In this photo taken more than 100 years ago, Lao Jin Jao poses proudly on his plantation in western Georgia -- then part of the Russian Empire.
Lao was famous. A few years earlier, the Chinese-born migrant had stunned the world when his tea, grown and produced on Georgia's Black Sea coast, won a gold medal at the Paris World Expo in 1900.
Lao Jin Jao on his tea plantation. The photo was taken between 1905 and 1915.
It was a colossal achievement for a region that had only planted its first tea bushes as an experiment in 1845.
Greek workers plucking tea in Chakvi, on Georgia's Black Sea coast, in the early 1900s.
The humid climate of western Georgia proved just warm enough to sustain tea bushes, but chilly nights and lengthy winters meant the plants grew slower than their sun-drenched cousins in the tropics.
A tsarist-era, tea-packing station in Chakvi.
It was this slow growth that gave the tips of Georgia's tea bushes a uniquely sweet, mellow flavor. The hills of western Georgia were best suited to producing small amounts of high-end tea.
The main building on the Chakvi tea estate. These color images were taken by the famed Russian photographer Sergei Mikhailovich Prokudin-Gorsky as he documented the Russian Empire at the end of the tsarist-era.
But after the chaos that followed the 1917 Bolshevik Revolution, the Georgian economy collapsed, and many tea bushes were torn out to make way for corn and other urgently-needed food crops.
In the late 1920s, after Georgia was forcefully folded into the Soviet Union, the Kremlin turned its eye towards Georgia's moribund tea fields. Both Vladimir Lenin and Josef Stalin were keen tea drinkers.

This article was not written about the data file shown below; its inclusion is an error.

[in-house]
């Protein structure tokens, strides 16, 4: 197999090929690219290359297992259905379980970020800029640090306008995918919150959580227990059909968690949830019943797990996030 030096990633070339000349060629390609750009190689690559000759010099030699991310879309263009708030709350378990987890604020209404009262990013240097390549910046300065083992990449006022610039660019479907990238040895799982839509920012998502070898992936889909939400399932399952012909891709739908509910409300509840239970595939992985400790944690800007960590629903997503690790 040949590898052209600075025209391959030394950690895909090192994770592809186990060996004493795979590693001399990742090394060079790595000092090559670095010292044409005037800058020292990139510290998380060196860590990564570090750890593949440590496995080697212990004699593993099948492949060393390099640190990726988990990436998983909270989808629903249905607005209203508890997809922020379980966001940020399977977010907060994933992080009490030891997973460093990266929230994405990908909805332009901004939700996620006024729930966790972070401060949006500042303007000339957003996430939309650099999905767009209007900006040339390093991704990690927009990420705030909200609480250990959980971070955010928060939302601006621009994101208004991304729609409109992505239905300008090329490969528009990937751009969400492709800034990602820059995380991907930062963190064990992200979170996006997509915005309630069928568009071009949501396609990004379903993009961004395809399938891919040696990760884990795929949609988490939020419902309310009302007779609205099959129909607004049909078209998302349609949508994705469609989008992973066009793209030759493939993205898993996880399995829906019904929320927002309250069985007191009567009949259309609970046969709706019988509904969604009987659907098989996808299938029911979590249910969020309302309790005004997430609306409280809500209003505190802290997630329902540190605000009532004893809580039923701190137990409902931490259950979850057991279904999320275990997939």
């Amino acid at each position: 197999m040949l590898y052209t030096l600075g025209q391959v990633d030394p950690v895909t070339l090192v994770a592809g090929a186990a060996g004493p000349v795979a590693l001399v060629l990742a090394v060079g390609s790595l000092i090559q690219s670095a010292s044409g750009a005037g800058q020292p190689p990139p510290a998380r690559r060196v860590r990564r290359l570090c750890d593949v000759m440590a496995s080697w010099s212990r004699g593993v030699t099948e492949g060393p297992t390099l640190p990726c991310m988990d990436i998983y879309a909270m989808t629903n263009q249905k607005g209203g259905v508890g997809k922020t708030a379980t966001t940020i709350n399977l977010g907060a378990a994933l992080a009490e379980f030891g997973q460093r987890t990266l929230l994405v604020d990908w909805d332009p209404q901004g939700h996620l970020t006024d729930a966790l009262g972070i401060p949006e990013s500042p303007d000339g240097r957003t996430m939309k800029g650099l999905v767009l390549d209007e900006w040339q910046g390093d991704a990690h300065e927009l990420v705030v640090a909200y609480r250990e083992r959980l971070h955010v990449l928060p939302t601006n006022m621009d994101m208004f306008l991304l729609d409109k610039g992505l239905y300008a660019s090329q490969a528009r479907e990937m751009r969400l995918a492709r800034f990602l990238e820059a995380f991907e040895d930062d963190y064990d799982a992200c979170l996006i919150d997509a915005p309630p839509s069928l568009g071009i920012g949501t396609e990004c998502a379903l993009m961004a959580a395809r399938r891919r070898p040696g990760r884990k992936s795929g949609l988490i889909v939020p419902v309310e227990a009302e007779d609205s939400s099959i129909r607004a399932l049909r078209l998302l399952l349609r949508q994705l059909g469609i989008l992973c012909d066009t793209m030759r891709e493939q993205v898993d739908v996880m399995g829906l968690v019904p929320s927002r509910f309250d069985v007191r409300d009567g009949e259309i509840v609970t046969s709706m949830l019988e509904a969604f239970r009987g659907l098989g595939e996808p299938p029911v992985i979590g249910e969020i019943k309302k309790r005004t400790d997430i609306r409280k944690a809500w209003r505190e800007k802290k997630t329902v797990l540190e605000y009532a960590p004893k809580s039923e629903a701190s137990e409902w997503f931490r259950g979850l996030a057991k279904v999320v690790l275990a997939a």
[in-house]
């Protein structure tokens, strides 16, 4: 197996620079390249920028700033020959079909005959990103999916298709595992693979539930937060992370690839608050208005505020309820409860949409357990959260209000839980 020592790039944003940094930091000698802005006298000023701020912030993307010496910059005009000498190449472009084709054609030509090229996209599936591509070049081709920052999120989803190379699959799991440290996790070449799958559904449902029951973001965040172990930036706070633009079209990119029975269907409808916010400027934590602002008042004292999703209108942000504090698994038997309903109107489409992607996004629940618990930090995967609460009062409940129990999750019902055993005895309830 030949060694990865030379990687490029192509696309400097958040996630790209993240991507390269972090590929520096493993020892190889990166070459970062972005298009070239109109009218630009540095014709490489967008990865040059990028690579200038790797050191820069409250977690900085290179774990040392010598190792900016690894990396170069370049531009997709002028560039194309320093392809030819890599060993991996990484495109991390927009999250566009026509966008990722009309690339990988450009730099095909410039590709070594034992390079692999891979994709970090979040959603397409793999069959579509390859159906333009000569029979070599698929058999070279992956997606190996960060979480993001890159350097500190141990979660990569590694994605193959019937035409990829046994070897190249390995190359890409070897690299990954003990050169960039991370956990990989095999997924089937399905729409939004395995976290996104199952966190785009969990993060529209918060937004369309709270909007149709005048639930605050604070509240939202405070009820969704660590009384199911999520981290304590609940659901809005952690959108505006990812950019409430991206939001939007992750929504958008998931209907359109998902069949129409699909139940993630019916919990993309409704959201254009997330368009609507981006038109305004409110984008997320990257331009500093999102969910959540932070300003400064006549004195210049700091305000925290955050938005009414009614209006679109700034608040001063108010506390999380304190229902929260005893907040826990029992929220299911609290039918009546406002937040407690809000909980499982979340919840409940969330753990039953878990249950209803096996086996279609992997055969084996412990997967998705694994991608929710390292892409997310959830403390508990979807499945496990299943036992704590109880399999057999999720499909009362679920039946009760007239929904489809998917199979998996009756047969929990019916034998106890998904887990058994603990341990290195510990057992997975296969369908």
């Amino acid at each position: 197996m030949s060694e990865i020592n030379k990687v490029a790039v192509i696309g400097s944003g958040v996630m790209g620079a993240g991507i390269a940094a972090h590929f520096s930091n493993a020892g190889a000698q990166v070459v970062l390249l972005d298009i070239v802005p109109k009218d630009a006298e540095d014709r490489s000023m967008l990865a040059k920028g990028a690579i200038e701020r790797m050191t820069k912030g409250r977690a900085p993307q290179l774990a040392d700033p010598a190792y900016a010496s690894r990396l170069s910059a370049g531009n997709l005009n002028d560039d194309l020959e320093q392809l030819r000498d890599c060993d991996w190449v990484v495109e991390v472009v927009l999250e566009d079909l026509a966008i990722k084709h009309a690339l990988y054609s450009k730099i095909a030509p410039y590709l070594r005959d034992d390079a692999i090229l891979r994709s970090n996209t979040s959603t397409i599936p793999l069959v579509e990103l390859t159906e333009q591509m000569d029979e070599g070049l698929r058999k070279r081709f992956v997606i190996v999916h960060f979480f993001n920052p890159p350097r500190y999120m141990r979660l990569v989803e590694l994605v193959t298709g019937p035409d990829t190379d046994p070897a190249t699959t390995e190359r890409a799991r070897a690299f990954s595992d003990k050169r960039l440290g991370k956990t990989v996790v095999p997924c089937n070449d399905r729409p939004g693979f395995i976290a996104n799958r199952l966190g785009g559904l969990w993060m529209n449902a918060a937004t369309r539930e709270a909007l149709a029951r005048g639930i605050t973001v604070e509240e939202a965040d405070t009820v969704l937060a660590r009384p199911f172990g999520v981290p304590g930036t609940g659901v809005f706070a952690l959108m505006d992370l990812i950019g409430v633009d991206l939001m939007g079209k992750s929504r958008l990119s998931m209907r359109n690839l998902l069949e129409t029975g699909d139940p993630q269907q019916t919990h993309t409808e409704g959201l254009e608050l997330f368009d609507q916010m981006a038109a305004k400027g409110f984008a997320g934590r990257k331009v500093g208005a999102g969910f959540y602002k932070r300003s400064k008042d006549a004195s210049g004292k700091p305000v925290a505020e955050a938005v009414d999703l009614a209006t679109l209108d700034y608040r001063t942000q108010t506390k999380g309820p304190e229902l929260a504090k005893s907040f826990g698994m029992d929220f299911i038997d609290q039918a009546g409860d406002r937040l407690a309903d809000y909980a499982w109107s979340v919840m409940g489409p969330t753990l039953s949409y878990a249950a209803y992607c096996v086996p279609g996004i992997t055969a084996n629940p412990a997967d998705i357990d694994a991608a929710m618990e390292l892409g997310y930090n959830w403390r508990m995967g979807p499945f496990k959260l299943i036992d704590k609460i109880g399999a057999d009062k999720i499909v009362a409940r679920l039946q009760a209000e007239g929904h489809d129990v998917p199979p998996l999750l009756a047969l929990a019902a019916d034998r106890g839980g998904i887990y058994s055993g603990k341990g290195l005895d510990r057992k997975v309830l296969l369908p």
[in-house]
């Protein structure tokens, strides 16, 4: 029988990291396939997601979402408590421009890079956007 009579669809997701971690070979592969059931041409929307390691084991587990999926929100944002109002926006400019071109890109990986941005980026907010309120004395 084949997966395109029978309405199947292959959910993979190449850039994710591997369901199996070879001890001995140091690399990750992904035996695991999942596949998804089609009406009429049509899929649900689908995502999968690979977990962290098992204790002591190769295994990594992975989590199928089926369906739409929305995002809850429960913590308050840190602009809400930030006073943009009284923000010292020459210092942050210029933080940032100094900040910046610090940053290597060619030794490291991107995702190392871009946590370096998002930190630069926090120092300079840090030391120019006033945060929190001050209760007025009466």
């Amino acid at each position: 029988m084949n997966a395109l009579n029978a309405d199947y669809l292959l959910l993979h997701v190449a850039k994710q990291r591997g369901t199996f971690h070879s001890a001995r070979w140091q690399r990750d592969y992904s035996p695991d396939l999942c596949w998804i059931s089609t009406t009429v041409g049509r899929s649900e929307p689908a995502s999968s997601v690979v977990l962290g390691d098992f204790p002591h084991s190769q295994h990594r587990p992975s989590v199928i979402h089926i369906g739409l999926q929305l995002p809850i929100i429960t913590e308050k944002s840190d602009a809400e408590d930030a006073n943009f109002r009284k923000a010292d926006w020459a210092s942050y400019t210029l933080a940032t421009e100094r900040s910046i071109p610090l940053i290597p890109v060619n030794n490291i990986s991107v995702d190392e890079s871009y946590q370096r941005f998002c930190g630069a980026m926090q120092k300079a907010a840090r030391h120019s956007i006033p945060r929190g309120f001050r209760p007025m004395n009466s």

Soviet geneticist Kseniya Bakhtadze on a tea plantation in Georgia in 1967.
High quality tea is produced by hand-plucking the tender top two leaves and bud of the plant -- then slowly processing and drying them. But Soviet planners wanted maximum tonnage and cared little for the subtleties of flavor.
Soviet tea harvesters in the western Georgian village of Khutsubani in 1970.
Communist authorities sped up the drying process and hoped to mechanize the picking by planting rows of tea, then developed harvesting machines that worked like hedge-trimmers. The resulting clippings were notoriously awful, with tough old leaves and twigs tossed together with the precious tips. Even Soviet propaganda was coy about the machines' abilities, describing them as "...firstlings and far from perfect, but work on their designs is continuing."
A brick of low-grade Georgian tea pressed with Soviet machinery.
But the Kremlin's dreams of massive tea harvests began to be realized. By the 1980s, the Georgian Soviet Socialist Republic was among the world's top five tea producers -- at least in terms of weight -- and supplied 95 percent of all tea in the Soviet Union. The industry fully or partly employed nearly 180,000 people.
An abandoned tea factory near Kutaisi that has been derelict since the 1990s.
But in 1991 it all began to collapse. The breakup of the Soviet Union meant the end of a guaranteed market for Georgia's tea farmers, and the poor quality of the product at the time meant it couldn't compete on the free market against even decent, cheap tea from Asia.